Area college working on supporting single mother students better
LA CROSSE, Wis. (WEAU) -
Western Technical College in La Crosse says it likely has more than 300 single mothers who are also students.
The college was recently accepted into a program to help serve those mothers better.
Tuesday, Western Technical College students will start classes.
For culinary management student Dena Iacono, she not only needs to spend time studying, but also being a single mother.
“One of my struggles is balance-- trying to balance homework, school,” Iacono explained. “Also, trying to balance home life as in cleaning, cooking and doing everything else.”
Iacono also balances her time working to pay bills.
This year, she has added the responsibility of being teacher to five-year-old daughter Olivia with virtual learning.
Wanting to serve all types of students, Western recently applied and was selected as one of eight colleges in the nation to participate in College Success for Single Mothers-- a three-year project that looks to examine and collect data to provide additional support to single parents.
“It’s kind of like a learning community so we can learn alongside the other colleges that are doing the same work and then we receive some coaching and advisement from the project,” said Kari Reyburn, Western director of equity, inclusion, and community engagement.
Reyburn says the school already offers a food pantry, case management, as well as some grants to single mothers.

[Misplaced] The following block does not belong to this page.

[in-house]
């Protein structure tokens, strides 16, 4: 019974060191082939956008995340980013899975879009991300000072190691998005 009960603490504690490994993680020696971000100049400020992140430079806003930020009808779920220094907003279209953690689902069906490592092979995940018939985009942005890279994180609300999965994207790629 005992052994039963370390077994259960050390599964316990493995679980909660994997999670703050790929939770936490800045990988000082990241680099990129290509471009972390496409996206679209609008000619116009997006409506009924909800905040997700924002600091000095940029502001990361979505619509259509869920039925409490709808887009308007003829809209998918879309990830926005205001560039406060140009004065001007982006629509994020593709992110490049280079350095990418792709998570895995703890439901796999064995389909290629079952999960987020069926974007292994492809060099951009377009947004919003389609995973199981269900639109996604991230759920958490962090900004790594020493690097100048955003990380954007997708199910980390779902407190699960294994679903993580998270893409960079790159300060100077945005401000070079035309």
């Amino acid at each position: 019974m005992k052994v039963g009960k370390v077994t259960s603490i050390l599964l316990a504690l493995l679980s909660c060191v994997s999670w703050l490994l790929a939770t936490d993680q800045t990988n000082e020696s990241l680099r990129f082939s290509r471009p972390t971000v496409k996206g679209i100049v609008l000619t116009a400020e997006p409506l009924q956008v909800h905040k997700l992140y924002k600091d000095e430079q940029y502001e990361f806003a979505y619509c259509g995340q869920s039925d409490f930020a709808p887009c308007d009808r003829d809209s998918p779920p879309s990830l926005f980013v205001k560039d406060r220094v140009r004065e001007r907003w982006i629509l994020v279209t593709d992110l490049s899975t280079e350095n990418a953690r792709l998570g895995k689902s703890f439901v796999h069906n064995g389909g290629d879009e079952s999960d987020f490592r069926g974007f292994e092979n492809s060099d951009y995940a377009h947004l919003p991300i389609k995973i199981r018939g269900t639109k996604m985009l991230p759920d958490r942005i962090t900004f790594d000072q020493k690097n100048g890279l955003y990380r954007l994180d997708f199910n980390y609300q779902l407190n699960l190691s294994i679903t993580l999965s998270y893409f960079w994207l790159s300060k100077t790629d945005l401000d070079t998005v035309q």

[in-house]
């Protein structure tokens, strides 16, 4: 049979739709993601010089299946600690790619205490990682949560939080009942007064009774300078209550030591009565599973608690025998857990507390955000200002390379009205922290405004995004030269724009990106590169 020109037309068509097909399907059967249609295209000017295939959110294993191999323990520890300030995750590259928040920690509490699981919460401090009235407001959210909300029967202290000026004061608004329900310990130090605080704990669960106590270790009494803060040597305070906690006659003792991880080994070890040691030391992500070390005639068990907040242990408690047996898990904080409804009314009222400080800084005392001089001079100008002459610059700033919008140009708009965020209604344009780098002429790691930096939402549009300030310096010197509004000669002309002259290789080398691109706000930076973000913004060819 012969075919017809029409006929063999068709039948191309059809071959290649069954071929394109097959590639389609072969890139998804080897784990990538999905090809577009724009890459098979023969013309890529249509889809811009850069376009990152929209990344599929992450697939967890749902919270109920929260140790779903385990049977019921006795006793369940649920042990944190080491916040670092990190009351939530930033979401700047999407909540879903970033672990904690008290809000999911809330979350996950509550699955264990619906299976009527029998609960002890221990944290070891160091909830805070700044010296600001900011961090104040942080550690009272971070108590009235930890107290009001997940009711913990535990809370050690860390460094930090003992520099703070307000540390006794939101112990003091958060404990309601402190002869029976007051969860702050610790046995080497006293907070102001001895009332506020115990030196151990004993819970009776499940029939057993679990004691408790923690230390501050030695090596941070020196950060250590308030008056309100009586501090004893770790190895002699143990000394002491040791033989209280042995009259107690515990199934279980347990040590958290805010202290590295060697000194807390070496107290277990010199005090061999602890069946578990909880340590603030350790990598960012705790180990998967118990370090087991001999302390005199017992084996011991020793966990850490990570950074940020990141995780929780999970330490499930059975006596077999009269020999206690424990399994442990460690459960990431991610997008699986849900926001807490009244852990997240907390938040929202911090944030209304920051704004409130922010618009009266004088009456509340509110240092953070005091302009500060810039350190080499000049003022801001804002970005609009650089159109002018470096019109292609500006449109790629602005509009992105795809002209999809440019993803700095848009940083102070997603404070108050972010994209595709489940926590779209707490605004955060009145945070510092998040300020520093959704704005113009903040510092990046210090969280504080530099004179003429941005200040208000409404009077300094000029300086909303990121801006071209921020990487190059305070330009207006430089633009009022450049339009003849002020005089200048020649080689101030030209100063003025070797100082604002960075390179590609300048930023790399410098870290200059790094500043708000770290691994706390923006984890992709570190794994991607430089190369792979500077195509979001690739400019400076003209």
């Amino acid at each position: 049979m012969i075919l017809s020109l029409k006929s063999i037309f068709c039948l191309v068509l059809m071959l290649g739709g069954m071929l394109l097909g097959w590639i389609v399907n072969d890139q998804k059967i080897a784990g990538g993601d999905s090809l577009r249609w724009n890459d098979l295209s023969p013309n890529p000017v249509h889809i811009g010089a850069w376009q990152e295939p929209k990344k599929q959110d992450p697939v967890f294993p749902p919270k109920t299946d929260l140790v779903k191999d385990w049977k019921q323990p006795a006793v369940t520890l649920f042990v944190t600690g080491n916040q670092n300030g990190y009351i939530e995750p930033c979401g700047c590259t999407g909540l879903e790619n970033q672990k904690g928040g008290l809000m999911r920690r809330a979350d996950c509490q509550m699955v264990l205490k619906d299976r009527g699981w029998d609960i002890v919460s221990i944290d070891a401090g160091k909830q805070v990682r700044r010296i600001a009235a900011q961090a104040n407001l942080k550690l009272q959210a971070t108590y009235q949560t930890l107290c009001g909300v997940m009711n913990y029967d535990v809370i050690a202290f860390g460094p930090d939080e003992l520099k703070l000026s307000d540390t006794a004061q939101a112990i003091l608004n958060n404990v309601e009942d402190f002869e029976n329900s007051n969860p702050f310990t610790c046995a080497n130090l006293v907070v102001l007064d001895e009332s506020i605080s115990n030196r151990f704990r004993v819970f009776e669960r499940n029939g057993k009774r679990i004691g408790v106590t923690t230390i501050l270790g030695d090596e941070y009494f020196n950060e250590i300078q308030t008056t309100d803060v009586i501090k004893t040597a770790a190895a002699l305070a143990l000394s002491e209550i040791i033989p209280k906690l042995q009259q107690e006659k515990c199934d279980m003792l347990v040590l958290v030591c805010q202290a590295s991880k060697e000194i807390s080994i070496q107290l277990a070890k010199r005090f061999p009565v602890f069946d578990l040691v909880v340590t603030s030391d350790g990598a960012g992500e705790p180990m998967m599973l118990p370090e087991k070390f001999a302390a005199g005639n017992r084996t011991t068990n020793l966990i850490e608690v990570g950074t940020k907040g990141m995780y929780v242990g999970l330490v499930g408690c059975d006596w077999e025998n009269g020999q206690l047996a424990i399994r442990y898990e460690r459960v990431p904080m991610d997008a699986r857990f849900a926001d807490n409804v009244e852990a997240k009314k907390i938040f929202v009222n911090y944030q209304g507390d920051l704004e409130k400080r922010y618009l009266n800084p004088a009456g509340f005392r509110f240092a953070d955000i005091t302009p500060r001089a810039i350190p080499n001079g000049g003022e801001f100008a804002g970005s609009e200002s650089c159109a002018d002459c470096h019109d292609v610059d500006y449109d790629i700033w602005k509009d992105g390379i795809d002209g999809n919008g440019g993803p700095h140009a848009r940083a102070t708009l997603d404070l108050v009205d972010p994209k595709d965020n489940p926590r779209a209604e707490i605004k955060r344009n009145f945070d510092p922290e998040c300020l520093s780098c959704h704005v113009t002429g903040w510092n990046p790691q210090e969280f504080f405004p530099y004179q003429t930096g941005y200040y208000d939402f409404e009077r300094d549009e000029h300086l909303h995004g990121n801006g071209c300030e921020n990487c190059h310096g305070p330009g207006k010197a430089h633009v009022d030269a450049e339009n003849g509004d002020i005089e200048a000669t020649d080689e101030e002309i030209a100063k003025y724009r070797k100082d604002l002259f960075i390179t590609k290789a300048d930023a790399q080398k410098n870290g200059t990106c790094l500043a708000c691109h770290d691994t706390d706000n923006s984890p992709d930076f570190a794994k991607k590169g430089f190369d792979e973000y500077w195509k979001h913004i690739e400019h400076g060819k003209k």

However, she says the college is working to promote those services better.
“This year I just found out that they pay daycare and for my first-year of college, I paid daycare myself,” Iacono added.
As part of the project, Western received $10,000 to fund surveys and launch actions.
The school also wants to make sure the career of choice for students leads to a live-able wage.
“They’re bringing not just themselves to college, they’re also bringing their families to college and they’re going to need to support that family after they get this degree,” Reyburn said.
“When I am in a time of need, I know that I could call somebody at Western and they’ll be there for me,” Iacono said. “Whether it’s ‘come and get this’ or ‘I’ll email you this’ or ‘I’ll just make your resume for you, don’t even worry about it.’”
Western says it is excited to serve students like Iacono who is on schedule to graduate in May.
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